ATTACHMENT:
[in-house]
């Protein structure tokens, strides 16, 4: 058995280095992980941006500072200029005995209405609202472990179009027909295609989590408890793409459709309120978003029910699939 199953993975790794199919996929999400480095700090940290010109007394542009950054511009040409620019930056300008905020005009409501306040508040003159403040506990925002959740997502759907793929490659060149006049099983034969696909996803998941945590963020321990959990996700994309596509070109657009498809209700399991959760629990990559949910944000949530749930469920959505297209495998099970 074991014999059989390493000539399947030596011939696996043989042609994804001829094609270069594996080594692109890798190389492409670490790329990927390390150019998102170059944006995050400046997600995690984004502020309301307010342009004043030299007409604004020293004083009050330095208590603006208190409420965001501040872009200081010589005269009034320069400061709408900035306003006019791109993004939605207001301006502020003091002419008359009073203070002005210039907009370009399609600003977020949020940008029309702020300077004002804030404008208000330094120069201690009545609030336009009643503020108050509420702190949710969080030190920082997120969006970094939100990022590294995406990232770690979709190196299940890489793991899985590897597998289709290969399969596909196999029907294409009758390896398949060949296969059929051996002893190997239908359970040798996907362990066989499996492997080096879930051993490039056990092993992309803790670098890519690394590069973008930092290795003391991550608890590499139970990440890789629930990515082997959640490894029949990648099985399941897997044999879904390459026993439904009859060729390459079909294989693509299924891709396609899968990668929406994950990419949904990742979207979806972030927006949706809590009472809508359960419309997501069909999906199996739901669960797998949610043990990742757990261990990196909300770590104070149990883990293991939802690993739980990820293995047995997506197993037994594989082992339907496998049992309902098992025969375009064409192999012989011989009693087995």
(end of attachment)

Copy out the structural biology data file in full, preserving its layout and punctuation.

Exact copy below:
[in-house]
């Protein structure tokens, strides 16, 4: 058995280095992980941006500072200029005995209405609202472990179009027909295609989590408890793409459709309120978003029910699939 199953993975790794199919996929999400480095700090940290010109007394542009950054511009040409620019930056300008905020005009409501306040508040003159403040506990925002959740997502759907793929490659060149006049099983034969696909996803998941945590963020321990959990996700994309596509070109657009498809209700399991959760629990990559949910944000949530749930469920959505297209495998099970 074991014999059989390493000539399947030596011939696996043989042609994804001829094609270069594996080594692109890798190389492409670490790329990927390390150019998102170059944006995050400046997600995690984004502020309301307010342009004043030299007409604004020293004083009050330095208590603006208190409420965001501040872009200081010589005269009034320069400061709408900035306003006019791109993004939605207001301006502020003091002419008359009073203070002005210039907009370009399609600003977020949020940008029309702020300077004002804030404008208000330094120069201690009545609030336009009643503020108050509420702190949710969080030190920082997120969006970094939100990022590294995406990232770690979709190196299940890489793991899985590897597998289709290969399969596909196999029907294409009758390896398949060949296969059929051996002893190997239908359970040798996907362990066989499996492997080096879930051993490039056990092993992309803790670098890519690394590069973008930092290795003391991550608890590499139970990440890789629930990515082997959640490894029949990648099985399941897997044999879904390459026993439904009859060729390459079909294989693509299924891709396609899968990668929406994950990419949904990742979207979806972030927006949706809590009472809508359960419309997501069909999906199996739901669960797998949610043990990742757990261990990196909300770590104070149990883990293991939802690993739980990820293995047995997506197993037994594989082992339907496998049992309902098992025969375009064409192999012989011989009693087995």